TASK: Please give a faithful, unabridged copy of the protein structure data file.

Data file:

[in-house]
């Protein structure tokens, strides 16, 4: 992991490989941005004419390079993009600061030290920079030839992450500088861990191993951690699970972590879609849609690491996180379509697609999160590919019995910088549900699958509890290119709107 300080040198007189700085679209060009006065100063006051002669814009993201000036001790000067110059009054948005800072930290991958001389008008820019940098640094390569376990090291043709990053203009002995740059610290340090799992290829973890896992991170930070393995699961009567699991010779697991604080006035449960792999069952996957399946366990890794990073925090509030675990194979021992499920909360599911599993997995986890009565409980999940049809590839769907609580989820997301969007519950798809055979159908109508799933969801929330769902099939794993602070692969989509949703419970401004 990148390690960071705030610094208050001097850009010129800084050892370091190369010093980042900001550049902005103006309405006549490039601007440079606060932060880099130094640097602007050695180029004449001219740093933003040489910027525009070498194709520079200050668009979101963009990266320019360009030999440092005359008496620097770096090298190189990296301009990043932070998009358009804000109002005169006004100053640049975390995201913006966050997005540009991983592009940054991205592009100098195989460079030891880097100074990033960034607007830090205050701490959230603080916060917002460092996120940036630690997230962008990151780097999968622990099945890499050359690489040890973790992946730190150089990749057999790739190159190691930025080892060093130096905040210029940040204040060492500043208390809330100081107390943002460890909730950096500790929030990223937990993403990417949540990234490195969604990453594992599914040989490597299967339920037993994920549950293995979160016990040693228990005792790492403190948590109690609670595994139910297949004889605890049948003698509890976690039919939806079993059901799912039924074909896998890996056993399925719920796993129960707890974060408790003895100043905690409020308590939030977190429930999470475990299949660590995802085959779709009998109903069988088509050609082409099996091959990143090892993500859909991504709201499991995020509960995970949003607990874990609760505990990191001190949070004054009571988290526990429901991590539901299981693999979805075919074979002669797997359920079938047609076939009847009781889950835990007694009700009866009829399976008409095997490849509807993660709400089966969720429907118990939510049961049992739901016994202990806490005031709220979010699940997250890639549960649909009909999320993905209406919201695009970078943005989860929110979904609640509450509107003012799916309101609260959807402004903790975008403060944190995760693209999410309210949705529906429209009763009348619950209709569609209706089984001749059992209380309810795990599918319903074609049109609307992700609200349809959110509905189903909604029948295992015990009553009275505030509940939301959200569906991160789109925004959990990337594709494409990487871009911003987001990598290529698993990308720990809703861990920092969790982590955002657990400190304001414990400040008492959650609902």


[in-house]
């Protein structure tokens, strides 16, 4: 992991490989941005004419390079993009600061030290920079030839992450500088861990191993951690699970972590879609849609690491996180379509697609999160590919019995910088549900699958509890290119709107 300080040198007189700085679209060009006065100063006051002669814009993201000036001790000067110059009054948005800072930290991958001389008008820019940098640094390569376990090291043709990053203009002995740059610290340090799992290829973890896992991170930070393995699961009567699991010779697991604080006035449960792999069952996957399946366990890794990073925090509030675990194979021992499920909360599911599993997995986890009565409980999940049809590839769907609580989820997301969007519950798809055979159908109508799933969801929330769902099939794993602070692969989509949703419970401004 990148390690960071705030610094208050001097850009010129800084050892370091190369010093980042900001550049902005103006309405006549490039601007440079606060932060880099130094640097602007050695180029004449001219740093933003040489910027525009070498194709520079200050668009979101963009990266320019360009030999440092005359008496620097770096090298190189990296301009990043932070998009358009804000109002005169006004100053640049975390995201913006966050997005540009991983592009940054991205592009100098195989460079030891880097100074990033960034607007830090205050701490959230603080916060917002460092996120940036630690997230962008990151780097999968622990099945890499050359690489040890973790992946730190150089990749057999790739190159190691930025080892060093130096905040210029940040204040060492500043208390809330100081107390943002460890909730950096500790929030990223937990993403990417949540990234490195969604990453594992599914040989490597299967339920037993994920549950293995979160016990040693228990005792790492403190948590109690609670595994139910297949004889605890049948003698509890976690039919939806079993059901799912039924074909896998890996056993399925719920796993129960707890974060408790003895100043905690409020308590939030977190429930999470475990299949660590995802085959779709009998109903069988088509050609082409099996091959990143090892993500859909991504709201499991995020509960995970949003607990874990609760505990990191001190949070004054009571988290526990429901991590539901299981693999979805075919074979002669797997359920079938047609076939009847009781889950835990007694009700009866009829399976008409095997490849509807993660709400089966969720429907118990939510049961049992739901016994202990806490005031709220979010699940997250890639549960649909009909999320993905209406919201695009970078943005989860929110979904609640509450509107003012799916309101609260959807402004903790975008403060944190995760693209999410309210949705529906429209009763009348619950209709569609209706089984001749059992209380309810795990599918319903074609049109609307992700609200349809959110509905189903909604029948295992015990009553009275505030509940939301959200569906991160789109925004959990990337594709494409990487871009911003987001990598290529698993990308720990809703861990920092969790982590955002657990400190304001414990400040008492959650609902």